By Nathan Mark
I can’t remember a time in my life where I wasn’t in church. I remember being three years old and being in the toddler nursery. I remember my Sunday school teacher, “Teacher Lynn,” a sweet retired woman who taught my preschool Sunday school class. I had a really great family life. Loving Christian parents, a family that loved me, great friends, great school, great church. Pretty much cookie cutter in almost every way. I couldn’t ask for a better childhood. And yet, I am piece of work. I really am as broken and messed up as they come. I used to think, “I may not be perfect, because nobody really is, but I’ve got it mostly together.” I would look at other people who had different problems than me and think, “Wow, they need counseling.” I would never come out and say, “I am better than you,” but subconsciously that is exactly what I believed.
A few months ago I started meeting with a retired friend for mentoring, and God has really been using him in my life to show me just how broken and messed up I really am. Honestly, it’s shocking. How can I have been so blind for so long to the depths of my own depravity? And how can I have judged so many people for all their problems? I’ve got anger issues, daddy issues, pride, guilt, shame, and immaturity, just to name a few. There are times in my life when I behave a certain way and I just don’t understand why. I am just so broken.
As human beings our depravity is kind of like the Pacific Ocean. Every one of us is really messed up. This is why the Bible says, “Our righteousness’s are like filthy rags.” Anything good we bring to the table is truly laughable when compared to the ocean of our sin. Many of us will blame our childhood or our parents for our brokenness. The reality is our parents were broken, and their parents were broken, and right now I am passing on my brokenness to my children, and there is nothing I can do to stop it. Everything is broken. Don’t get me wrong, God is in the middle of all this, slowly but steadily bringing healing. But it’s kind of like using a teaspoon to empty the Pacific Ocean. It’s ludicrous to think that this side of eternity we will ever come close to emptying the ocean of our depravity. But that has never been the point. I used to think that when I reached my 80s that I would be almost perfect. But the more I look around, the more I realize I have never found a human being who is almost perfect. This is a fantasy. Everyone, no matter the age, is still broken. Again, perfection is really not the point. It’s never been the point.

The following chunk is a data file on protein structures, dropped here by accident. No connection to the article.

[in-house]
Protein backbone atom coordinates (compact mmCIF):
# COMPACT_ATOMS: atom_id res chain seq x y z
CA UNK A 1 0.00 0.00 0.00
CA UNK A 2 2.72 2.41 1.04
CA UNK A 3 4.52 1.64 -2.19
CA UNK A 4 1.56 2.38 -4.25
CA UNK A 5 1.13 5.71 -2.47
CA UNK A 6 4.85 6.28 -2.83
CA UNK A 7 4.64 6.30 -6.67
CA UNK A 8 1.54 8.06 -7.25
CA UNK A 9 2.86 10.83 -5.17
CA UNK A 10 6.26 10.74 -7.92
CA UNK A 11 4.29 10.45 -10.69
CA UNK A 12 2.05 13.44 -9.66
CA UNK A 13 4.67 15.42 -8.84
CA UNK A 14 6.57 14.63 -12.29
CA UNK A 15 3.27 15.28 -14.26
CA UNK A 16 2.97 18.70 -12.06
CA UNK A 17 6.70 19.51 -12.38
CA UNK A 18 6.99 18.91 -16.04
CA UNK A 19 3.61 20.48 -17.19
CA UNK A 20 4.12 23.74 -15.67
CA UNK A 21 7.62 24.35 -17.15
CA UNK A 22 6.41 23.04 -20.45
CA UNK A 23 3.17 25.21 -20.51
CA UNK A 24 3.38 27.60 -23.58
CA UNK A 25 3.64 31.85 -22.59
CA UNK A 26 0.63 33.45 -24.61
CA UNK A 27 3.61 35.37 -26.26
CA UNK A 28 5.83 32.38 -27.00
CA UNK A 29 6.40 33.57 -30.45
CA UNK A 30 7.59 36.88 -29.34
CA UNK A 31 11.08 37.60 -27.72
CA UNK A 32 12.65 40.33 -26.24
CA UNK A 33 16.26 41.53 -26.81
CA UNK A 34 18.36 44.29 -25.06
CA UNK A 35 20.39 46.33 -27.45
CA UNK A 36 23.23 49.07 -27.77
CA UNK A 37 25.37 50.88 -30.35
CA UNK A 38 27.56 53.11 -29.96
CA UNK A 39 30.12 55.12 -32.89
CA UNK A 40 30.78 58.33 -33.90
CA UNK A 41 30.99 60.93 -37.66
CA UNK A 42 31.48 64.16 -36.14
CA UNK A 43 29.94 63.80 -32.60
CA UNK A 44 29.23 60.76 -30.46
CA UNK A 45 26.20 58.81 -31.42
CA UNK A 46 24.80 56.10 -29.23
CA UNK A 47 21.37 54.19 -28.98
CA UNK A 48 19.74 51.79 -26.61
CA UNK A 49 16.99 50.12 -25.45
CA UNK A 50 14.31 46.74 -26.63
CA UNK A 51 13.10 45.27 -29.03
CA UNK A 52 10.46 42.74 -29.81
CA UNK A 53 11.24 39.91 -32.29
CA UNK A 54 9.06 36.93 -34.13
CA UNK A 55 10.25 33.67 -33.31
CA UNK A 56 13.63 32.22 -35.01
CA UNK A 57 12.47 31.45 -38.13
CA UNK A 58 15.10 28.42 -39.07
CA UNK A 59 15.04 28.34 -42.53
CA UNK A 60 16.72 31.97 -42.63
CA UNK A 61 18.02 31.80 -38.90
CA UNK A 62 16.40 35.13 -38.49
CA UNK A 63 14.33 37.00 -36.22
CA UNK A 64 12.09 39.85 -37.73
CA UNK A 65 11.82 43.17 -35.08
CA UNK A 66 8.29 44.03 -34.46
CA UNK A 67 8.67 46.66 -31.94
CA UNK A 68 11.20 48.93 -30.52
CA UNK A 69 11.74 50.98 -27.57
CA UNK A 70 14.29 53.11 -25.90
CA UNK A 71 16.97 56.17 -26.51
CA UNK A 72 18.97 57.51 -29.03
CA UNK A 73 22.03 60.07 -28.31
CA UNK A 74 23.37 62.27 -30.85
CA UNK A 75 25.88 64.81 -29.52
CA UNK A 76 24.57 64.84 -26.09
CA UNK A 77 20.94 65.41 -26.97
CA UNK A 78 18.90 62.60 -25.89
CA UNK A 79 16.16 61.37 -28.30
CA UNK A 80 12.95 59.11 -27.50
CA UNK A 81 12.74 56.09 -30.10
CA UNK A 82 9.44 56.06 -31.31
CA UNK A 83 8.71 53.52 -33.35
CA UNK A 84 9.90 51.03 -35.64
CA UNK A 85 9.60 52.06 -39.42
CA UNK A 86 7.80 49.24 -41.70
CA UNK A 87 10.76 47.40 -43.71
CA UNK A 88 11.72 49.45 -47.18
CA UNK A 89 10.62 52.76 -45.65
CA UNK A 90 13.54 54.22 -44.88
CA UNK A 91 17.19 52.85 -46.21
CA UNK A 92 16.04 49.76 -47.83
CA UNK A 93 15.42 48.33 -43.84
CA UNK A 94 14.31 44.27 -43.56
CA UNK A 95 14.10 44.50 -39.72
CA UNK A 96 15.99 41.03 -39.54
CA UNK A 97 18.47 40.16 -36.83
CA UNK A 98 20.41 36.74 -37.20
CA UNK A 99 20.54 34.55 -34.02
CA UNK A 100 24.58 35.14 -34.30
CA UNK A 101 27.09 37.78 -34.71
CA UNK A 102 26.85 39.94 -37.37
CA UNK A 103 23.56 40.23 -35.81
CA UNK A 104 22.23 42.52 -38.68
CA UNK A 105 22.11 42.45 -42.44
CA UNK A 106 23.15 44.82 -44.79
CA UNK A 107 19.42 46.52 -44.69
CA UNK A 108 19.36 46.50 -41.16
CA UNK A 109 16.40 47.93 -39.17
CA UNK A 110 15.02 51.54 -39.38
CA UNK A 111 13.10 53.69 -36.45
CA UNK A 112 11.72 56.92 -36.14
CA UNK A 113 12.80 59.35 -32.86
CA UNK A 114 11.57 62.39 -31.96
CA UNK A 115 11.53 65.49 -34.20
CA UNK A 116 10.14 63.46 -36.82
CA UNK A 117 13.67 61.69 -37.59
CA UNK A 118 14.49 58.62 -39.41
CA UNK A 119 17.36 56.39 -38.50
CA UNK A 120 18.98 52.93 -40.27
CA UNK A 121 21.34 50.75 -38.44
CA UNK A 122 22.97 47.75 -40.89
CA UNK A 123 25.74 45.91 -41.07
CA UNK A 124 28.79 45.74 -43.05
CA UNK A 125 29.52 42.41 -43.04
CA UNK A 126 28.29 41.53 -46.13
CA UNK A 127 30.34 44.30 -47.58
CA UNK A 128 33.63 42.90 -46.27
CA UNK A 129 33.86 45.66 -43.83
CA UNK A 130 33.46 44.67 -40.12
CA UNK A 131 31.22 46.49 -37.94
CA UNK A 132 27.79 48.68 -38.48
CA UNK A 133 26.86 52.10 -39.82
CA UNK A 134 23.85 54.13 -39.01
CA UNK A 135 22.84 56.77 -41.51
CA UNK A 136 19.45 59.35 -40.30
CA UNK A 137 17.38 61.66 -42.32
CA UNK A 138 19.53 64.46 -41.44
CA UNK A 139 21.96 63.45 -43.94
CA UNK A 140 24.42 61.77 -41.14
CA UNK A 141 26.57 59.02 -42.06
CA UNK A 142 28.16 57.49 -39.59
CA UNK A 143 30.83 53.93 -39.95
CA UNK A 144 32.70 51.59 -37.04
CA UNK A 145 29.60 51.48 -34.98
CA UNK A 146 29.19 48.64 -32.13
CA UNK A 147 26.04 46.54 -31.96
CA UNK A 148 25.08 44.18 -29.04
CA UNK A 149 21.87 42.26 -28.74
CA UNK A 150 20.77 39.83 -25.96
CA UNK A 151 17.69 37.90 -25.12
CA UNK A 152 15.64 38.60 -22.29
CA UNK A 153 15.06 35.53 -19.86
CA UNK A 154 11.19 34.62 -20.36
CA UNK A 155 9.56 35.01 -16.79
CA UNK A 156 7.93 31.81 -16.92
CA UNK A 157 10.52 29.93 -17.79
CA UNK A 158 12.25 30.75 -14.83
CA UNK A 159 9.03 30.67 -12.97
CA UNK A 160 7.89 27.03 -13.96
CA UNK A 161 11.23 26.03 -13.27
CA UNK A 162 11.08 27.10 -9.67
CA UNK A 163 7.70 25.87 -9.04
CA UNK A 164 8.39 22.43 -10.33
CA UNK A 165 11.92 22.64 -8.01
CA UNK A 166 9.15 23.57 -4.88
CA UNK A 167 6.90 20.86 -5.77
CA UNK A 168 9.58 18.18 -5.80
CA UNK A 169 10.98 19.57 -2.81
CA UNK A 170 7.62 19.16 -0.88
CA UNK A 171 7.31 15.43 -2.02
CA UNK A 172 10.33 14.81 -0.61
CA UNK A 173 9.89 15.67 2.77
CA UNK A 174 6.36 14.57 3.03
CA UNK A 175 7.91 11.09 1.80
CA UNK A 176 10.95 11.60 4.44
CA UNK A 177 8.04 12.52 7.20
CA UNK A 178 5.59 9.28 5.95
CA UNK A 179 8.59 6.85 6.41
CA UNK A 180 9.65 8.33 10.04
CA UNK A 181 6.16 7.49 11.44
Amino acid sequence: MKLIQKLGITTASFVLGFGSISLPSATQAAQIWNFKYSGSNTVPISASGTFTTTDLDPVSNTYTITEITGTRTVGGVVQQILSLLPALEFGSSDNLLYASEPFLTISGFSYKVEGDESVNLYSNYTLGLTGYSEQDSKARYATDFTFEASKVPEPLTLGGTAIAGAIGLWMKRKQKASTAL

So what is the point then? The Scriptures say that, “While we were YET sinners, Christ died for us.” God did everything He did for you (including dying for you), not to make you a better person, but so that He could be with you. Granted, by being with Him, we can’t help but start to become more like He is. His love is so deep for you that He says, “I will love you in the midst of your ocean of sin. As you spend time with Me, I will heal you teaspoon by teaspoon, and some day, when this life is over, I will make you completely new.”
So when I condemn other people for their brokenness, I am basically saying, “I am better than you because God has removed 2,457 teaspoons out of my ocean of depravity and He has only taken 2,456 out of yours.” Ridiculous, right? God is calling us to a different way of thinking. He is calling us to be broken and messed up together. To be okay with being works in progress. Not to condemn each other, but to “spur each other on to love and good deeds.”
“And since we have a great High Priest who rules over God’s house, let us go right into the presence of God with sincere hearts fully trusting Him. For our guilty consciences have been sprinkled with Christ’s blood to make us clean, and our bodies have been washed with pure water. Let us hold tightly without wavering to the hope we affirm, for God can be trusted to keep His promise. Let us think of ways to motivate one another to acts of love and good works.”